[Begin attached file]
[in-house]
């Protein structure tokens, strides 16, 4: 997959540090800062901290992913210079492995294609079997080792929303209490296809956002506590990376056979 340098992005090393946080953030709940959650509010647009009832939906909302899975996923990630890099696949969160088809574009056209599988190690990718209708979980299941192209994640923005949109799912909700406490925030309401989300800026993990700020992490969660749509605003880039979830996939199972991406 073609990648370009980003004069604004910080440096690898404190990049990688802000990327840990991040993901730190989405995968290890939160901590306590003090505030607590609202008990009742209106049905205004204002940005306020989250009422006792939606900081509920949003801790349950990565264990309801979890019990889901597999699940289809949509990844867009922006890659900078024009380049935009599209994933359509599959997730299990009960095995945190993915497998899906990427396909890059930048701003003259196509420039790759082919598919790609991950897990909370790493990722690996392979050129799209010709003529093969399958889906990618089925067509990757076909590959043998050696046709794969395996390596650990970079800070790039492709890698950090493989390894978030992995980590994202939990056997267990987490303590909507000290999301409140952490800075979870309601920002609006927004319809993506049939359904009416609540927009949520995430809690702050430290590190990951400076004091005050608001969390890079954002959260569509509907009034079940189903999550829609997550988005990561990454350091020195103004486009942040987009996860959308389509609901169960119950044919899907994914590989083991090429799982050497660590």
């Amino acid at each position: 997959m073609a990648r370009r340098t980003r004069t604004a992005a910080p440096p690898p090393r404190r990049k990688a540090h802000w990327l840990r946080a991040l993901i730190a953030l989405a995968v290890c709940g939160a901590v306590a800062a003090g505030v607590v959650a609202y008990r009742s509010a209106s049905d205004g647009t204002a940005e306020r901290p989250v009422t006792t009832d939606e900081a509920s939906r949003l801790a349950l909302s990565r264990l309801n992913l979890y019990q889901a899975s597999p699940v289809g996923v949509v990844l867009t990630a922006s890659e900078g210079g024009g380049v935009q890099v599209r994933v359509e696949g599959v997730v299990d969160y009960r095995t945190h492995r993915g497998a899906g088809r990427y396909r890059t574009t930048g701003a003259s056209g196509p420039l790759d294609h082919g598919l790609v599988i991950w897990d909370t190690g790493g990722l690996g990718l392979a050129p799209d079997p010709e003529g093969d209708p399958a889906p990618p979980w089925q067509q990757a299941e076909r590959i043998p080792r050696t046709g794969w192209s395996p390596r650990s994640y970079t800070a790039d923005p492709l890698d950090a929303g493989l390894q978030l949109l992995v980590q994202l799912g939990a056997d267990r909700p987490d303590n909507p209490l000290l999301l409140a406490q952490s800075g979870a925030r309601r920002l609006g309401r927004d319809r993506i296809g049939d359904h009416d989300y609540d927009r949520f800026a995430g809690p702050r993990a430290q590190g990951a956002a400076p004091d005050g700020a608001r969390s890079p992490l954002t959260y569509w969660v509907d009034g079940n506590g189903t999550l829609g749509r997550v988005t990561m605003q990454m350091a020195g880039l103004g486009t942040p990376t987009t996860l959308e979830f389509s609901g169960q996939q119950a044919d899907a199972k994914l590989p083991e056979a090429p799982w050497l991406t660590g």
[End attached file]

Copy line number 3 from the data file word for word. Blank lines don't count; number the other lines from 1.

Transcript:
């Amino acid at each position: 997959m073609a990648r370009r340098t980003r004069t604004a992005a910080p440096p690898p090393r404190r990049k990688a540090h802000w990327l840990r946080a991040l993901i730190a953030l989405a995968v290890c709940g939160a901590v306590a800062a003090g505030v607590v959650a609202y008990r009742s509010a209106s049905d205004g647009t204002a940005e306020r901290p989250v009422t006792t009832d939606e900081a509920s939906r949003l801790a349950l909302s990565r264990l309801n992913l979890y019990q889901a899975s597999p699940v289809g996923v949509v990844l867009t990630a922006s890659e900078g210079g024009g380049v935009q890099v599209r994933v359509e696949g599959v997730v299990d969160y009960r095995t945190h492995r993915g497998a899906g088809r990427y396909r890059t574009t930048g701003a003259s056209g196509p420039l790759d294609h082919g598919l790609v599988i991950w897990d909370t190690g790493g990722l690996g990718l392979a050129p799209d079997p010709e003529g093969d209708p399958a889906p990618p979980w089925q067509q990757a299941e076909r590959i043998p080792r050696t046709g794969w192209s395996p390596r650990s994640y970079t800070a790039d923005p492709l890698d950090a929303g493989l390894q978030l949109l992995v980590q994202l799912g939990a056997d267990r909700p987490d303590n909507p209490l000290l999301l409140a406490q952490s800075g979870a925030r309601r920002l609006g309401r927004d319809r993506i296809g049939d359904h009416d989300y609540d927009r949520f800026a995430g809690p702050r993990a430290q590190g990951a956002a400076p004091d005050g700020a608001r969390s890079p992490l954002t959260y569509w969660v509907d009034g079940n506590g189903t999550l829609g749509r997550v988005t990561m605003q990454m350091a020195g880039l103004g486009t942040p990376t987009t996860l959308e979830f389509s609901g169960q996939q119950a044919d899907a199972k994914l590989p083991e056979a090429p799982w050497l991406t660590g």